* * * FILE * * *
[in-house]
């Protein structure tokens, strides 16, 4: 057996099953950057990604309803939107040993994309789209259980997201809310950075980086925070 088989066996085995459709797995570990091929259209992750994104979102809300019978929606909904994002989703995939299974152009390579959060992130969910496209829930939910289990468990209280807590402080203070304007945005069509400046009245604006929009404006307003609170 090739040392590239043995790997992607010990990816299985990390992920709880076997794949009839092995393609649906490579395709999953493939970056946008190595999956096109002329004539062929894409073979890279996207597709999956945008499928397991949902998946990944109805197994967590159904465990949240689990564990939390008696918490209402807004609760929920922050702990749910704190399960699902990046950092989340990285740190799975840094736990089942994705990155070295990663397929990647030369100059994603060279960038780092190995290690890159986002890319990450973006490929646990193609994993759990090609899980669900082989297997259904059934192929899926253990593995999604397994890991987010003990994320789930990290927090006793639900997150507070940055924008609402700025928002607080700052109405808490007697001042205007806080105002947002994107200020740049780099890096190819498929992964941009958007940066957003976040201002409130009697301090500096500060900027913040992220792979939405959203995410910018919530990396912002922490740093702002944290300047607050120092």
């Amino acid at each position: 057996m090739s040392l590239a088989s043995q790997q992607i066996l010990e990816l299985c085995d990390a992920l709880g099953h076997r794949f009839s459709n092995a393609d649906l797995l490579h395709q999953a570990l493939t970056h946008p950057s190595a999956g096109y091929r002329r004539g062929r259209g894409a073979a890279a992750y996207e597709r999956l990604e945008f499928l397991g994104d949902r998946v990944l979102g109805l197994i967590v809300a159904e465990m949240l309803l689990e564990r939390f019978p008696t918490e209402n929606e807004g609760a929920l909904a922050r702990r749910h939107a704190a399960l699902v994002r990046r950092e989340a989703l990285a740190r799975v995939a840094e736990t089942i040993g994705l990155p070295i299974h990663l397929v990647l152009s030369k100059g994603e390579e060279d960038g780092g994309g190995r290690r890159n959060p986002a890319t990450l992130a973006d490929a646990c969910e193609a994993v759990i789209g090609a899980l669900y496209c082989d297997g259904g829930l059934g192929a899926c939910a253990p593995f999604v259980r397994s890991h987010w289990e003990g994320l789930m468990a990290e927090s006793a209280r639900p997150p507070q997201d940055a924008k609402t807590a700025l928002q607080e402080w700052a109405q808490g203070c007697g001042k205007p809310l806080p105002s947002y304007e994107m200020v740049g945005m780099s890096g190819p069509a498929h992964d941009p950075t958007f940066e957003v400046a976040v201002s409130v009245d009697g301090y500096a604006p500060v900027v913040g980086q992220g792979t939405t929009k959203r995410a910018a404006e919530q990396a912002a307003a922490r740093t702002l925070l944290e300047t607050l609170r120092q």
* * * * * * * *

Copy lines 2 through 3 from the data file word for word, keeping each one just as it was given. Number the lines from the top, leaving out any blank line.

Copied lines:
């Protein structure tokens, strides 16, 4: 057996099953950057990604309803939107040993994309789209259980997201809310950075980086925070 088989066996085995459709797995570990091929259209992750994104979102809300019978929606909904994002989703995939299974152009390579959060992130969910496209829930939910289990468990209280807590402080203070304007945005069509400046009245604006929009404006307003609170 090739040392590239043995790997992607010990990816299985990390992920709880076997794949009839092995393609649906490579395709999953493939970056946008190595999956096109002329004539062929894409073979890279996207597709999956945008499928397991949902998946990944109805197994967590159904465990949240689990564990939390008696918490209402807004609760929920922050702990749910704190399960699902990046950092989340990285740190799975840094736990089942994705990155070295990663397929990647030369100059994603060279960038780092190995290690890159986002890319990450973006490929646990193609994993759990090609899980669900082989297997259904059934192929899926253990593995999604397994890991987010003990994320789930990290927090006793639900997150507070940055924008609402700025928002607080700052109405808490007697001042205007806080105002947002994107200020740049780099890096190819498929992964941009958007940066957003976040201002409130009697301090500096500060900027913040992220792979939405959203995410910018919530990396912002922490740093702002944290300047607050120092």
């Amino acid at each position: 057996m090739s040392l590239a088989s043995q790997q992607i066996l010990e990816l299985c085995d990390a992920l709880g099953h076997r794949f009839s459709n092995a393609d649906l797995l490579h395709q999953a570990l493939t970056h946008p950057s190595a999956g096109y091929r002329r004539g062929r259209g894409a073979a890279a992750y996207e597709r999956l990604e945008f499928l397991g994104d949902r998946v990944l979102g109805l197994i967590v809300a159904e465990m949240l309803l689990e564990r939390f019978p008696t918490e209402n929606e807004g609760a929920l909904a922050r702990r749910h939107a704190a399960l699902v994002r990046r950092e989340a989703l990285a740190r799975v995939a840094e736990t089942i040993g994705l990155p070295i299974h990663l397929v990647l152009s030369k100059g994603e390579e060279d960038g780092g994309g190995r290690r890159n959060p986002a890319t990450l992130a973006d490929a646990c969910e193609a994993v759990i789209g090609a899980l669900y496209c082989d297997g259904g829930l059934g192929a899926c939910a253990p593995f999604v259980r397994s890991h987010w289990e003990g994320l789930m468990a990290e927090s006793a209280r639900p997150p507070q997201d940055a924008k609402t807590a700025l928002q607080e402080w700052a109405q808490g203070c007697g001042k205007p809310l806080p105002s947002y304007e994107m200020v740049g945005m780099s890096g190819p069509a498929h992964d941009p950075t958007f940066e957003v400046a976040v201002s409130v009245d009697g301090y500096a604006p500060v900027v913040g980086q992220g792979t939405t929009k959203r995410a910018a404006e919530q990396a912002a307003a922490r740093t702002l925070l944290e300047t607050l609170r120092q």